Fire Season 2015: It Could Have Been Much Worse!

September 24, 2015

One month ago the Pacific Northwest fire situation was bleak with almost one million acres burning in Oregon and Washington forests and range lands.  But today, what few fires left are just smoldering and no significant acreage has burned in many days.

We’ve known since mid-spring we could be facing a very bad fire season…consider the setup for the “PERFECT FIRE SEASON”

  1. Moderate to severe drought across much of the region has continued from one to several years
  2. The worst snowpack in MANY decades last winter/spring for much of the region’s mountains.
  3. Temperatures were warmer than normal from winter through early summer; causing what little snowpack remained to melt quickly.  Soils dried out quickly as well.
  4. June was the warmest on record for much of the Pacific Northwest, with a severe heatwave at the end of the month.  Remember the 110+ temps in the Columbia Basin?

By late June, during that big heatwave that went on for about two weeks, I figured it was going to be REALLY BAD in July and August.  But July came and went without any big blowup of fires.  As of late July, acreage burned across the Pacific Northwest was below normal!

What happened?  We were blessed, or lucky, or whatever you want to call it, by two big changes from previous fire season

1. Far less lightning this summer

Take a look at the past 8 years worth of lightning strikes in Oregon and Washington:


So far, less than half what we saw in 2014, and only 25% of the action two summers ago!  And according to the BLM the largest “event” consisted of just 6,400 strikes.  The past two summers we saw peak events in the 21,000 to 38,000 strike range.

2. Cool with rain late August/September

What a change from warmer than normal to a bit cooler than normal in September!  Quite a refreshing month.  We’ve gone through 4 warm/hot Septembers and now it’s payback time.  Note we’ve seen the fewest 80 degree days this month since 2010.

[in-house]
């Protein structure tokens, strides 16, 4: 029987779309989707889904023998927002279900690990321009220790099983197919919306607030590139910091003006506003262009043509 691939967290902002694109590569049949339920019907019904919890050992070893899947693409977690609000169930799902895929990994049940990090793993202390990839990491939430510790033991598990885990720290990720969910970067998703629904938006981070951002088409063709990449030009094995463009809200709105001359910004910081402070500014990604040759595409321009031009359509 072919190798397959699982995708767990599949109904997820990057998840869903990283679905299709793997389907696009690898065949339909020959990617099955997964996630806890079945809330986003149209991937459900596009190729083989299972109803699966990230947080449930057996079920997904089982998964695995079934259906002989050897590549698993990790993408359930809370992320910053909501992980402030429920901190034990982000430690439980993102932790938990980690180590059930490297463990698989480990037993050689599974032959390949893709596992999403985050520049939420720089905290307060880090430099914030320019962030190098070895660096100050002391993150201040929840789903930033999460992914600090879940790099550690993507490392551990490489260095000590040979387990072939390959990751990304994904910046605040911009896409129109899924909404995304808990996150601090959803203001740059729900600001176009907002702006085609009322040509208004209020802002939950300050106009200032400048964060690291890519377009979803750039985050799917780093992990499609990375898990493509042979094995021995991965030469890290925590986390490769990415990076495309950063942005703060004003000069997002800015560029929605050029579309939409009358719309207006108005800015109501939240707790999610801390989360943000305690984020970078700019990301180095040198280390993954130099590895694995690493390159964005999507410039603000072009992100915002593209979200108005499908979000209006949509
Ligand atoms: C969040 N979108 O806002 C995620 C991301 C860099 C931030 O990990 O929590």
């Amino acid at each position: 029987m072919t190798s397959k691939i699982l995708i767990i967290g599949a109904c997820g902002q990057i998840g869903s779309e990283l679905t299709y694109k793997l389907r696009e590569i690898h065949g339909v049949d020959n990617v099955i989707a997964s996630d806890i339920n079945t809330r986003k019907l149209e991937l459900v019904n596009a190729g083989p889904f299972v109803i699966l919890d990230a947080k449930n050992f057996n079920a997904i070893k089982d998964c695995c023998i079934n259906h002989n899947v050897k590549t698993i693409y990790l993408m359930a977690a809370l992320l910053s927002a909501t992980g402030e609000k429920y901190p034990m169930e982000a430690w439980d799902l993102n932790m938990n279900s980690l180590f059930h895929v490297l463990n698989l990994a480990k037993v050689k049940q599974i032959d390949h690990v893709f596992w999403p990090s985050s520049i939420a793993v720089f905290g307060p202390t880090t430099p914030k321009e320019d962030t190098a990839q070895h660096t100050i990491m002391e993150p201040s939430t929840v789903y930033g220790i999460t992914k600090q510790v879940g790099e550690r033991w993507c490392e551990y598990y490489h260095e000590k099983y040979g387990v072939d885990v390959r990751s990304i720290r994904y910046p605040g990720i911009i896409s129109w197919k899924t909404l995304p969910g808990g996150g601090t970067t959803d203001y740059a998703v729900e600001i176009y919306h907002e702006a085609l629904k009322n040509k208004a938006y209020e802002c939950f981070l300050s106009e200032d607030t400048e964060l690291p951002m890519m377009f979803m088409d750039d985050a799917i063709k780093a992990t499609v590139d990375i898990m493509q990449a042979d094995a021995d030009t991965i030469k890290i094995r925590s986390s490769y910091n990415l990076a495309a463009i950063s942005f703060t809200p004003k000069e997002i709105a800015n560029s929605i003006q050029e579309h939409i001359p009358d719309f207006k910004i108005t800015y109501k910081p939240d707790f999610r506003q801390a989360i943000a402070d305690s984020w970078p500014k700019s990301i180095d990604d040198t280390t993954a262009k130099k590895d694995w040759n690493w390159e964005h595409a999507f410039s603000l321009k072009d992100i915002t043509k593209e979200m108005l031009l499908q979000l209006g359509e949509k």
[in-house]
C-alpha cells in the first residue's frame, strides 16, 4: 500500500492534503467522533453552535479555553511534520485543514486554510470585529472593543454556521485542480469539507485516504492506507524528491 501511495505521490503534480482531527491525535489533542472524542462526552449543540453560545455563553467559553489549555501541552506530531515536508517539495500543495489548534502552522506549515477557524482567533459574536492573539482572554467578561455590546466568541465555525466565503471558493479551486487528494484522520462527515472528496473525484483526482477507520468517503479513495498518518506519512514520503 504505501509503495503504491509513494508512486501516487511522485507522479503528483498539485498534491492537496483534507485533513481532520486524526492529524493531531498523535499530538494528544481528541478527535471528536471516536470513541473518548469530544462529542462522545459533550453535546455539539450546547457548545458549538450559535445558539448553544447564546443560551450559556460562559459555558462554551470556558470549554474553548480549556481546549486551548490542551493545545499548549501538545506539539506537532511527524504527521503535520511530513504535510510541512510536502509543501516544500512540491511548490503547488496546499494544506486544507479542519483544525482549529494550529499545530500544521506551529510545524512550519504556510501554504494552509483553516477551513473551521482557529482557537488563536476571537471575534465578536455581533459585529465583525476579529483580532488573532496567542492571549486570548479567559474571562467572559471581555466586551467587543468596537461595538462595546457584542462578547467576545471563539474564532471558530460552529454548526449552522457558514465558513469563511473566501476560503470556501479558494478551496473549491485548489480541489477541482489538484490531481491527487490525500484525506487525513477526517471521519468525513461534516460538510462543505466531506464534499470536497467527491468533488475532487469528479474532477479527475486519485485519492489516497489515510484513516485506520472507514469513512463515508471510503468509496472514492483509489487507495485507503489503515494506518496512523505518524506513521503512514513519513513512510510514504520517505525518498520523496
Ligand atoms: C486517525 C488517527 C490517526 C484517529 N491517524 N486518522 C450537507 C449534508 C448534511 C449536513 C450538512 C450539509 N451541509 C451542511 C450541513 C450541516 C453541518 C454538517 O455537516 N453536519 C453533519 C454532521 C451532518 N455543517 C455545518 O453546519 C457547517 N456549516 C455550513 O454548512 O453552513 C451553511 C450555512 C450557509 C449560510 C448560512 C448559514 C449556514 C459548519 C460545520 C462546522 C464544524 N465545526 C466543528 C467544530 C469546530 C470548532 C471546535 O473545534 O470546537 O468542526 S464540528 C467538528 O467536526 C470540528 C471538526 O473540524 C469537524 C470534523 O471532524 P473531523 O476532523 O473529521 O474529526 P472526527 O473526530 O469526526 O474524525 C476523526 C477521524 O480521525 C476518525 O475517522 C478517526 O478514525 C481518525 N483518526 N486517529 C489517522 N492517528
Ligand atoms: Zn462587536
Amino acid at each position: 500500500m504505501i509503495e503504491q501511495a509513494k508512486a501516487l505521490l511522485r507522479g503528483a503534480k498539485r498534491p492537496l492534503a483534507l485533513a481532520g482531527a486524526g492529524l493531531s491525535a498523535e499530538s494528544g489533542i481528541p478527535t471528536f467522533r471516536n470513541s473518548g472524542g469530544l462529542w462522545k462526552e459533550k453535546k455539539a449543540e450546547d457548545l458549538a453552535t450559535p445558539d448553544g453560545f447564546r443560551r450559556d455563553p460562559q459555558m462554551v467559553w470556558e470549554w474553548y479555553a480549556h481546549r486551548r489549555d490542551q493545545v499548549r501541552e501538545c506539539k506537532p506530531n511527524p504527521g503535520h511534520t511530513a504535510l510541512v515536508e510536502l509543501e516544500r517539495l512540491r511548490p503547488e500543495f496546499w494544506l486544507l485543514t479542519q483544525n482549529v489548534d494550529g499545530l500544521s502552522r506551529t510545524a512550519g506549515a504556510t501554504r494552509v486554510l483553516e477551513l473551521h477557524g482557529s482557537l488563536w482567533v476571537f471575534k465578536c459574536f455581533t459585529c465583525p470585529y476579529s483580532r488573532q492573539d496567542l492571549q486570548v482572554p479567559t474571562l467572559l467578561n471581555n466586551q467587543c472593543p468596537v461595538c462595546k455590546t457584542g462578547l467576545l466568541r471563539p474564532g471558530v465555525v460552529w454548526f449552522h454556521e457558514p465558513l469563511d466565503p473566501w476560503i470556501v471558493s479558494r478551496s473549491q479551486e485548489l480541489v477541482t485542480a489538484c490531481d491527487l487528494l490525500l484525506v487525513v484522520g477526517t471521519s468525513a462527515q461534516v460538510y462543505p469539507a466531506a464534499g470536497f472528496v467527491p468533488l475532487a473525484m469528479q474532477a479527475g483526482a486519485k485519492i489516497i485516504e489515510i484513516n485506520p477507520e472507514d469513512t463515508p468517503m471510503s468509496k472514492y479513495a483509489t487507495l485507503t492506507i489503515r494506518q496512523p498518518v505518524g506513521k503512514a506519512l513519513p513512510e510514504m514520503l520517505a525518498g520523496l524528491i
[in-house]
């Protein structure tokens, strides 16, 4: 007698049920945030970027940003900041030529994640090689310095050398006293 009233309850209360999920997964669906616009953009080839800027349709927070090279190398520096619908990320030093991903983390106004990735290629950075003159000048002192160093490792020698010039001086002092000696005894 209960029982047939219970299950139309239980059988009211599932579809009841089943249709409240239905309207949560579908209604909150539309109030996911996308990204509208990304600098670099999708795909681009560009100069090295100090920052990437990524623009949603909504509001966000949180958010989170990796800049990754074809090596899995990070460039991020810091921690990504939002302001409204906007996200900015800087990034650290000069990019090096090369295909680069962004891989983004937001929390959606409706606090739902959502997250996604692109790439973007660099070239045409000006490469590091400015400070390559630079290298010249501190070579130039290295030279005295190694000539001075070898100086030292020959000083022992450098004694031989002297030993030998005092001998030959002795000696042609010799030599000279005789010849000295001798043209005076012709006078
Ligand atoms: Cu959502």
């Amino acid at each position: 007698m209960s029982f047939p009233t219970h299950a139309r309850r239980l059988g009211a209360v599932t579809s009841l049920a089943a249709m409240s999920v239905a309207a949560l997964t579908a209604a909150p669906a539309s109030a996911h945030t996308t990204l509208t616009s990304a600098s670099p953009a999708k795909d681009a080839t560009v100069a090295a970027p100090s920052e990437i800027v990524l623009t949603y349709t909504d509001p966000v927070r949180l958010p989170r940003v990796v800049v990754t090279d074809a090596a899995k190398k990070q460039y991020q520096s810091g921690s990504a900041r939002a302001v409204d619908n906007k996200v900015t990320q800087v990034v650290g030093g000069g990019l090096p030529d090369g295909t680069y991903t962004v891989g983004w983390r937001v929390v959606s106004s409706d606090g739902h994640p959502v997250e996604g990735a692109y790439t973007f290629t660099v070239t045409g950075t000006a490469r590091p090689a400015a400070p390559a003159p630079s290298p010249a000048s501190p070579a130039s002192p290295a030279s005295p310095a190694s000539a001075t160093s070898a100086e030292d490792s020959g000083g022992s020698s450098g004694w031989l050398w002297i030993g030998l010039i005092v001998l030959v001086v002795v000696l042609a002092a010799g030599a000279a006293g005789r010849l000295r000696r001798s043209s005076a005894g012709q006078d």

There hasn’t been a ton of rain, but several showery periods east of the Cascades along with snow at mid-month above about 6,000′ in Eastern Oregon has done the trick!

This is how the acreage burned looked as we went through the fire season (thanks to the BLM folks, click for a larger view):


Note the below normal numbers, then the huge jump in August, then leveling out in September.  We’re pretty much done with fire season now.  Of course we can still get fires in October, but not the huge ones we see in the summer.

One more interesting chart, showing the acres burned per week:


You see the weekly numbers jump in mid-late August, then a big crash.  I don’t understand why there is a jump of 150,000 acres only a week or two ago because I don’t remember any big new fires during that period.

In the end, Fire Season 2015 will end up with above normal acreage burned…definitely a big fire season with lots of homes burned.  But almost all the action happened during a one month period in August.  I think it could have been far worse!

Chief Meteorologist Mark Nelsen